I’ve been at this here since 2013. I’ve written almost 300 posts on many topics relating to Christian Science, and leaving it (which has been the best thing I’ve ever done). I’ve often said that the ‘textbook’ of Christian Science, Science and Health with Key to the Scriptures is 600 pages of different ways to say “matter is not real, God is the only thing that’s real.” I don’t want this blog to become the anti-Christian Science version of this, where I write hundreds of posts that basically just boil down to “Christian Science is bullshit, and it doesn’t work”. I mean, Christian Science is bullshit, but there is more to life than that. Continue reading
Have you found it easy or difficult to remain friends with (Christian Science) people since you left the church?
This is a question posed to me by a reader, who suggested that I should address the topic of what happens to relationships with Christian Scientists when one leaves Christian Science. I’ll widen my focus to include some observations on familial relationships as well as friendships. Rather than just write only about my own experience, I figured the best way to offer up a good look at this topic would be to ask a group of former Christian Scientists. So, I posed this question to one of the on-line groups I’m in. Continue reading
I’m fortunate enough to live in what I think is one of the most beautiful places in Canada, if not the world. I chose to live here. I wasn’t born here, my parents didn’t bring me here (although the fact that they left me a house here in their will did have a strong influence on my decision to move here), and a job did not bring me here. I live in a semi-arid valley that is hot in the summer, and experiences moderate (by Canadian standards) winters. It offers many outdoor recreational opportunities during all seasons. Ride along any of the meandering back roads around here, and you’re treated to spectacular scenery of mountains, lakes, cliffs, hoodoos, desert sage, and blue sky. Continue reading
Sure, Christian Science is an obscure religion with few followers now, and even at its height, it never even approached much over one million followers worldwide, if even that many, according to information I’ve been able to find. However, if you look at some other spiritual and religious movements, you might see echoes of Christian Science in them, with New Thought and the Church of Divine Science being the best known. You might even think that these are different incarnations of Christian Science, or that Christian Science has had more influence than it’s been given credit for. You’d be half right in that assumption. In this post, I’ll give a brief overview of these philosophies and how they relate to Christian Science. Continue reading
Self-cannibalism is the practice of eating oneself, also called autocannibalism, or autosarcophagy.
I recently heard about a Christian Science branch church that received a large bequest from a recently deceased member. Back in the day, when I was on the Board of Directors at my own branch church, we also received a bequest from a deceased member. The tiny Christian Science Society in the community where I live now is mainly sustained by a large amount of money they have in savings that’s been built up over the years by, you guessed it, bequests. Do you see a pattern? Continue reading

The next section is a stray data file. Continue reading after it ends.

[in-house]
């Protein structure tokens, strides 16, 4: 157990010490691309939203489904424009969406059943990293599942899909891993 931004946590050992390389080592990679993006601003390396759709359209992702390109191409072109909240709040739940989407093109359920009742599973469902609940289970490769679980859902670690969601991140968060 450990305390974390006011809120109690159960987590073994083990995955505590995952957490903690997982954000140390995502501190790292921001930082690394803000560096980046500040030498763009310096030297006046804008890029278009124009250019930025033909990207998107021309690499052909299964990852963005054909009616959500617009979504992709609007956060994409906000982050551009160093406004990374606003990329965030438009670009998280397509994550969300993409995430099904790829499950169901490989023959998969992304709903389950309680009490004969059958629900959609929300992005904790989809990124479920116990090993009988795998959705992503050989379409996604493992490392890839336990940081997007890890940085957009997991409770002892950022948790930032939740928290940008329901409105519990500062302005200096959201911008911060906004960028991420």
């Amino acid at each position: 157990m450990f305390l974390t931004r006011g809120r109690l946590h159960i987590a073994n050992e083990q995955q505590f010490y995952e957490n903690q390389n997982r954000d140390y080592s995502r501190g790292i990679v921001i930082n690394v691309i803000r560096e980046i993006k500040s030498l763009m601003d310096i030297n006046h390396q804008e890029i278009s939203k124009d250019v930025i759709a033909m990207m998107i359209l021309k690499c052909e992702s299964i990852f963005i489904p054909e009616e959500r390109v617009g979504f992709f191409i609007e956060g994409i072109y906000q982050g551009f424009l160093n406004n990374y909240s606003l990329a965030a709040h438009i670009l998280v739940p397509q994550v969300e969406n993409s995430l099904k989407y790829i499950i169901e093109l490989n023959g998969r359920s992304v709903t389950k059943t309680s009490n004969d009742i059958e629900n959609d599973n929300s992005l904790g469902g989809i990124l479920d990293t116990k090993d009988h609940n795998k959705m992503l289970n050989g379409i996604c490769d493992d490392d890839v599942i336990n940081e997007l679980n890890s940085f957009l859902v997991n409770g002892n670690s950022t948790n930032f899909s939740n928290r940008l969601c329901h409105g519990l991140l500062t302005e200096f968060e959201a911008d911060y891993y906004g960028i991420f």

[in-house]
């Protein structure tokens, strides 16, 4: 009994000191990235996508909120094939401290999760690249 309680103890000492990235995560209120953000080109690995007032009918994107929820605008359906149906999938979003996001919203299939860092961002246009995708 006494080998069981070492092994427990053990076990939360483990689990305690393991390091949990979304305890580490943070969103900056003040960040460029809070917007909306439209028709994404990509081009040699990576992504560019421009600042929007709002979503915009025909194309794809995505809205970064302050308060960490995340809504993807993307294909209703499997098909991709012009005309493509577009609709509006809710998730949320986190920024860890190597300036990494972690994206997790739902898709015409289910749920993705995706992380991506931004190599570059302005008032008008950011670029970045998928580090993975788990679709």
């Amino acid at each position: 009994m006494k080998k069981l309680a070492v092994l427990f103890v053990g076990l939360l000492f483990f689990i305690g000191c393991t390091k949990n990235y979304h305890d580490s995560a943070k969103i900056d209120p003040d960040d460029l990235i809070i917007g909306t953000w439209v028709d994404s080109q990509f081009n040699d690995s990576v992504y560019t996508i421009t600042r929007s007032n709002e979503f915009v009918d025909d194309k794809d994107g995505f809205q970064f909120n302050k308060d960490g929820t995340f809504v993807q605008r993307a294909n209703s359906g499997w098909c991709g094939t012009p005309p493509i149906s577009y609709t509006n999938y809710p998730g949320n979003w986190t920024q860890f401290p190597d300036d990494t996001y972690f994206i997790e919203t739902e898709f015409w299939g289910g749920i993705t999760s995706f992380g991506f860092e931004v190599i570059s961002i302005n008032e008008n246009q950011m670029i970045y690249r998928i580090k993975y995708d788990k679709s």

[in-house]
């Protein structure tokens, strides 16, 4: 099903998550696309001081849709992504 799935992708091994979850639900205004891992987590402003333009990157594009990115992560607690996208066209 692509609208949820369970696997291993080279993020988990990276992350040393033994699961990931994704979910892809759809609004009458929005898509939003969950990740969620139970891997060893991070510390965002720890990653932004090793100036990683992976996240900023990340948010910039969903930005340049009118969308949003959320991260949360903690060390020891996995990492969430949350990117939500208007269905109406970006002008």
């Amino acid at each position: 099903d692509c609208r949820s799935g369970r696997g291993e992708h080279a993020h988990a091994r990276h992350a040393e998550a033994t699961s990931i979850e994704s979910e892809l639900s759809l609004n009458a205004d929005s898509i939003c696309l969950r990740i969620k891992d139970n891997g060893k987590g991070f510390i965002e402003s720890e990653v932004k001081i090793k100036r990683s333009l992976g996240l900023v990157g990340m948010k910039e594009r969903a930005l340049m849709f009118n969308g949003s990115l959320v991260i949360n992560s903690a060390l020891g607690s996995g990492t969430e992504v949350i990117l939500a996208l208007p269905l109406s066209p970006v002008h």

I feel like having a riff on the insular culture of Christian Science. My inspiration comes from a discussion thread in a group I’m in about goings-on in the wider Principia community. Principia, for those not in the know, is a school and college for Christian Scientists, located in St. Louis, Missouri (school), and Elsah, Illinois (college). One person in the thread referred to Principia as ‘Princest-Land’. I laughed at that term, as it is such an apt description of the somewhat insular-to-the-point-of-incestuous Principia community, so I riffed off that and came up with my new name for Principia: Princestia. Continue reading
The recent deaths at the end of 2016 (a year that seems to have taken its share of well-known people from this world) of actresses Carrie Fisher, and a day later her mother Debbie Reynolds, made me recall the deaths of my own parents, who died nine months apart in 2009 (my mother in March, my father in December). It begs a question for me: can someone die of a broken heart? I’ve seen some anecdotal evidence that the death of a spouse/partner or other close person can have an effect on the health of the survivor. Continue reading
This is #13 in a series of posts looking at the 26 Christian Science Weekly Bible Lesson subjects, chosen by Mary Baker Eddy, and rotated twice per year. These lessons are the sermon at each Christian Science church worldwide, and are read by Christian Scientists daily. Today’s subject is ‘Christ Jesus’. Look for other posts in the category ‘Lesson Sermon Subjects‘.
LinkedIn, for those who may not be familiar, is a social media platform for professional networking. I’ve been on LinkedIn for around 10 or so years. My first connections on LinkedIn come from the time when I was working at The Mother Church. Consequently, many connections I have are related in some way to Christian Science. While I’ve worked to weed out some of the more deeply-marinated-in-Christian Science folks from my profile, and to actively seek connections that are more professionally relevant to me now, I still get a lot of suggested connections who are Christian Science practitioners or other such Christian Science-related professions. This now provides a weird sort of entertainment for me. Continue reading